Swinburne Goes to the Café Flore
The sun has poured through a mail-slot in the morning fog and is brightening the pavement where darlings sit at the Café Flore. The tables are mostly empty. A woman is reading a letter aloud to her friend, because "I need the sound of something to say!" At 10 o’clock the café-sitters are subdued. They pose, bent over their lattes as if there were words inscribed in the foam. A busboy strolls among the tables listlessly, picking up a spoon here, a coffee cup there.
A short, manic creature arrives on the scene. He strides through the front gate and scampers around the chairs in his path looking like a pale, blonde monkey. He proceeds at once to the counter, where he stacks his quarters like gold-pieces and orders a double cappuccino. Jim, behind the gleaming espresso machine, doesn’t give A.C. Swinburne a second look. Neither his flurry of bright red locks, which dangle halfway down his back, nor his deep purple velvet blouse is half as showy as the hairdos and costumes of the regular clientele.
"How you doing this morning?" asks Jim.
"Day smiteth day in twain, night sundereth night," says Swinburne. "And on mine eyes the dark sits as the light. Yea, Lord, thou knowest I know not, having sinned, if heaven be clean or unclean in thy sight."
"I know just how you feel," Jim empathizes, "and you were right to get up and get over here. This double’ll do you right." He pushes the coffee drink towards Swinburne. "Anything with it?"
"There is a feverish famine in my veins," says Swinburne.
"Then you deserve a Danish," Jim insists. "Sugar and cream by the cash register."
Swinburne takes his Danish and coffee outside and makes a bee-line to the sunniest spot. There, in the lick of the most beneficent rays, Swinburne laps up his coffee and experiences the agony of the café seat. The caffeine rushes his thoughts around, so that his focus is scrambled. Painted face after face passes by, distracting him. He cannot concentrate enough to read, his attention is a nervous fish, darting away from his pastel notebook to his chapbook of verse, then back to the notebook again. He can write but a few words before his fountain pen floats upwards from paper, a bubble of arrested ink distended from the tip. His gaze is drawn to the resplendent idlers. They pose with eyes braceleted by sunglasses, with all manner of metal and phosphorescent plastic dangling from ears and faces. Swinburne sits transfixed, in awe of the demanding page.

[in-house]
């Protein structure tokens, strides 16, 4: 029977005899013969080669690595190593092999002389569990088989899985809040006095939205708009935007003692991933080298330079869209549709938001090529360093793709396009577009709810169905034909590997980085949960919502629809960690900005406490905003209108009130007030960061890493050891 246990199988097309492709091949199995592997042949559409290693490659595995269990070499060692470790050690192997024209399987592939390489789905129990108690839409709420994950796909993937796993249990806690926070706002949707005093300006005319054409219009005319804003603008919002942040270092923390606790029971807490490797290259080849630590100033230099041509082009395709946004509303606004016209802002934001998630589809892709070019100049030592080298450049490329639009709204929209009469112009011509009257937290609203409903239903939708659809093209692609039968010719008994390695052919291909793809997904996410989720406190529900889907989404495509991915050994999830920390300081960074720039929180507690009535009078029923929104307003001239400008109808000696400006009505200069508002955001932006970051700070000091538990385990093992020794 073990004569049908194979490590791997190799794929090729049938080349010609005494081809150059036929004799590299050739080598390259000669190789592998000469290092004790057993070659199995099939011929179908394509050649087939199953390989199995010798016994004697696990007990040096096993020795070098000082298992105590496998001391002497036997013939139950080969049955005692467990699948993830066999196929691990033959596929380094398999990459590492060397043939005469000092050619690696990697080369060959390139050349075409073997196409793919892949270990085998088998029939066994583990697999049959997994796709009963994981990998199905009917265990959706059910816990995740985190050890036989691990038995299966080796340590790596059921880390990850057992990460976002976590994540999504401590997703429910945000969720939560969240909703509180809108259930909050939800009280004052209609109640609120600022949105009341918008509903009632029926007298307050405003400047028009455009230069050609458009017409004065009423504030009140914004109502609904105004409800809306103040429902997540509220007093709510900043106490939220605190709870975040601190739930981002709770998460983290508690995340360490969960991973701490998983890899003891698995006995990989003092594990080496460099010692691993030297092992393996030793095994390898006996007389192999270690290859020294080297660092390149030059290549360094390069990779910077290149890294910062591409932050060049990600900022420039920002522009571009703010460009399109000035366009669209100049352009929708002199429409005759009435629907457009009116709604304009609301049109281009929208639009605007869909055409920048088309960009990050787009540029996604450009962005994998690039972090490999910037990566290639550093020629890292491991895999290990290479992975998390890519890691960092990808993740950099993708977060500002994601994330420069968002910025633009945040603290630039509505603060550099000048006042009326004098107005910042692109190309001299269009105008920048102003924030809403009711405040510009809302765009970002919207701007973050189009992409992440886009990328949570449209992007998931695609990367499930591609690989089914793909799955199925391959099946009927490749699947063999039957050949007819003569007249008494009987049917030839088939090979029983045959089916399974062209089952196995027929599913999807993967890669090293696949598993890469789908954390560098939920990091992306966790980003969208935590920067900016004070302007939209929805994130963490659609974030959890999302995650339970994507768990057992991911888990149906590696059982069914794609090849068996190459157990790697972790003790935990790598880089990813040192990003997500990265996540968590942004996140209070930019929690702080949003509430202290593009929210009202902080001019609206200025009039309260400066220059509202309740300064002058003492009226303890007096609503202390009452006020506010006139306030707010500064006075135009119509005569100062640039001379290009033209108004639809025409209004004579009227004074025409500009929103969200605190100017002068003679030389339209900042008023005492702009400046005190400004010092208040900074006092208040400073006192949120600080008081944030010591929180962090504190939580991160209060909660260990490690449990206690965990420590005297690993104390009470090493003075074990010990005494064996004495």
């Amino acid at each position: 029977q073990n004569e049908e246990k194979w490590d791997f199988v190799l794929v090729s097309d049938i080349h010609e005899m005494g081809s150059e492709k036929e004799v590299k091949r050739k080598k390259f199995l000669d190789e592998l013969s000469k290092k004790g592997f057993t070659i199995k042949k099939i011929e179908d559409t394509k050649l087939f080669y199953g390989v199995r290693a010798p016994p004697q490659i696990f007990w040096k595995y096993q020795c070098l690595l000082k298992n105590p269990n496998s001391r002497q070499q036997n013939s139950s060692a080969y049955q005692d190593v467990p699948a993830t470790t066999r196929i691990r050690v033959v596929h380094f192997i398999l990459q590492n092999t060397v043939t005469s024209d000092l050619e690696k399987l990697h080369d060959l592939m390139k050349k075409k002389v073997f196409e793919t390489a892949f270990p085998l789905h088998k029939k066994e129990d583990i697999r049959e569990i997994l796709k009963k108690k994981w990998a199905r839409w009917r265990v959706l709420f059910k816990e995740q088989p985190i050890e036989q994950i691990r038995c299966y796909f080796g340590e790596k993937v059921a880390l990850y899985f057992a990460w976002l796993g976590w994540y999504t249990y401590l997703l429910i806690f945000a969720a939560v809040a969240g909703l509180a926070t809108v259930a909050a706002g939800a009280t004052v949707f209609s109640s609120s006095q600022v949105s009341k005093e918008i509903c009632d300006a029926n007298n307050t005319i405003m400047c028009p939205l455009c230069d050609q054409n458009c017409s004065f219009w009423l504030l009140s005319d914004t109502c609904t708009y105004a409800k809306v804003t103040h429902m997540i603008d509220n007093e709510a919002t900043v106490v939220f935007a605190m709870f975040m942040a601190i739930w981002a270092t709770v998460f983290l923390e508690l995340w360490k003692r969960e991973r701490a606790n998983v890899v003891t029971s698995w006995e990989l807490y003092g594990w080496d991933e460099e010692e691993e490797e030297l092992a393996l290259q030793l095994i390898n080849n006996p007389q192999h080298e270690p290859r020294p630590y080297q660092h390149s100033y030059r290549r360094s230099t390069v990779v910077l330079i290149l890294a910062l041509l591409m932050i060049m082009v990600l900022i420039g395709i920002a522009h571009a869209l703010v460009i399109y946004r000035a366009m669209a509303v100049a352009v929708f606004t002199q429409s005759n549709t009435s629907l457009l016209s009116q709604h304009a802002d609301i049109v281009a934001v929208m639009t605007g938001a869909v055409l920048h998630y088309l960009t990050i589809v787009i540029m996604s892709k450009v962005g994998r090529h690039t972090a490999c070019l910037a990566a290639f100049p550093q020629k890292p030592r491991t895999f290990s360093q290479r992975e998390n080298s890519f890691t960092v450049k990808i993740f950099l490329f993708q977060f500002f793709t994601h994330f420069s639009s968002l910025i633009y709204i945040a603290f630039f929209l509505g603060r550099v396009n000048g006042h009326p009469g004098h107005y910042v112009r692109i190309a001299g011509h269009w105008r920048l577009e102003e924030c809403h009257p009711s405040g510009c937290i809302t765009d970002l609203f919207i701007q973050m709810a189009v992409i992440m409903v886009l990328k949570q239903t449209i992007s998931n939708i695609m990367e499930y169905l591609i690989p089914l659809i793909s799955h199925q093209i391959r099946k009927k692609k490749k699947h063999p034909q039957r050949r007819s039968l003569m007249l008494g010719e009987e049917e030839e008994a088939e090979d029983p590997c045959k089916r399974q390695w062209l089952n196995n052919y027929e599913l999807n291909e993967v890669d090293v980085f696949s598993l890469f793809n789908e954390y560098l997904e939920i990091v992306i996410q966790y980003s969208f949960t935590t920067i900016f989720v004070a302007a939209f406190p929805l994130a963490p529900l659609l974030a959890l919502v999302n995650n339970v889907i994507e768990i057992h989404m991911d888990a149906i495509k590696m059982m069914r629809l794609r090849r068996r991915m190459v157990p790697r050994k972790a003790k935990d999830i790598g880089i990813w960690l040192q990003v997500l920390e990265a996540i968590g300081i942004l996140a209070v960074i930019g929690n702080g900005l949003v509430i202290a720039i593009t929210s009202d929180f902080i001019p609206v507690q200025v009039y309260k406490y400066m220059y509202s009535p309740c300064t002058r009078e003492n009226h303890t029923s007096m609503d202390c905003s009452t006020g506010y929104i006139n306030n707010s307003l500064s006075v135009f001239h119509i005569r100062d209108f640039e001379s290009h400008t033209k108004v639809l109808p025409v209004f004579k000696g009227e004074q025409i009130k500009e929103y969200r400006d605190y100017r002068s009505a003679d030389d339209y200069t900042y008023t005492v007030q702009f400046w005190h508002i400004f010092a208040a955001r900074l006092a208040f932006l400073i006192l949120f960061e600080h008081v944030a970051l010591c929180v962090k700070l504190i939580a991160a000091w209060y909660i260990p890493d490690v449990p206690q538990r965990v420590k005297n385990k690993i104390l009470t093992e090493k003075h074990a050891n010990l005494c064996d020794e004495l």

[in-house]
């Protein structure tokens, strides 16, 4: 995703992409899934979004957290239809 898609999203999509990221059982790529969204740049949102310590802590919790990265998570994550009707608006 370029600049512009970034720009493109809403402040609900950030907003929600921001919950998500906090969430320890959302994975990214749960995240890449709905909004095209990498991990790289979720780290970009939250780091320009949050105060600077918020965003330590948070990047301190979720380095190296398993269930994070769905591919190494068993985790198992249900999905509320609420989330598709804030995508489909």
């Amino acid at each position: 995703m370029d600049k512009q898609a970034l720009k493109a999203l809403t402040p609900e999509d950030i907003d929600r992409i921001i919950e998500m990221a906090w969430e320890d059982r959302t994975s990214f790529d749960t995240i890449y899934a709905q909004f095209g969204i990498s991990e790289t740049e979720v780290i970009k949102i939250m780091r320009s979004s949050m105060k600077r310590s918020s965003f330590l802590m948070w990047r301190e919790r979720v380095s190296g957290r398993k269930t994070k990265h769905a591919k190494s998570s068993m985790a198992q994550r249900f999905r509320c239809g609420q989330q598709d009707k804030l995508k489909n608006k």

He stays so long it is nighttime at the Flore, winter solstice, the longest night of the year. The cars speeding by turn on their headlights, and the billboard overhead the café comes brightly, garishly lit. This week it promotes Grand Rémy, a giant gold bottle of champagne lying on its side, shining with the light of 1,000-watt kliegs. Swinburne ventures beyond the frosted-glass walls to the sidewalk, straining to see the image’s vertical plane. He reels from the sight and limps back to the bar inside. He orders a pint of bourbon.
The poet sits inside the café building now, inside the shed built of corrugated metal and glass. He must share a table with strangers; they fix their chairs so as to be in least sight of him, and he in least sight of them. He is the prisoner of a crick in his neck, the gods’ revenge for his worship at the billboard altar. His neck gives play neither left nor right. And so he is prey of the company at his table. They are bored with each other, and they turn to consider the strangely cultivated flower sitting bolt upright and captive in their midst. They train their appetite for entertainment on him, by staring not directly but all around him: the oblique yet penetrating glances of the furtively engaged.
Swinburne is aghast. The café-sitters are appraising him, as if the orchids were studying the botanist! They are two pale women, thin as cigarettes, and a gaunt young man wearing some amalgamation of aluminum foil and leather. The young man points his chin at Swinburne, and his hairdo follows.
This famed regular is Hedonist California, a dandy of 30 shades of eye-shadow and 100 attitudes. When Hedonist was 20 years old, he moved from Philadelphia to the Café Flore. It was a voluntary self-commitment, because Hedonist had fashion but not yet plans. Café-watchers remember Hedonist’s finest hour, when a lion he had shave-sculpted into the side of his skull flashed briefly as a fierce cartoon, then grew, shaggy and amorphous, into his next ’do.
"You see that bullet-hole over there in the glass?"
Swinburne, arrested by the youth’s forward address, obeys the directive and finds a coin-sized hole just beneath the café signature. He jerks his head in a rough nod, unable to move his neck.
"That’s from the night they finally got Art Brut," says Hedonist, and his eyes draw closed behind their makeup. "USA, CIA, FBI, IRS all rolled up into one ball. Art was talking the truth too much of the time, you get the picture?"
Swinburne tosses his red mane with a painful jolt of the neck. This harlequin’s words have stirred the poetry within him. "Behold now, surely somewhere there is death, for each man hath some space of years," he extemporizes, "a little space of time ere time expires, a little day, a little way of breath."
"You’re dead right, no future!" says California. His eyes reappear from under their lids, to study the poet.
One of the women by his side stops smoking long enough to speak up. "Everyone knew when smack was hitting the city, because Art would be standing on his chair, then dancing on the table. You’d see him get higher and higher, and you’d know the government was flooding the populace again. He was sort of a barometer of smack, that poet."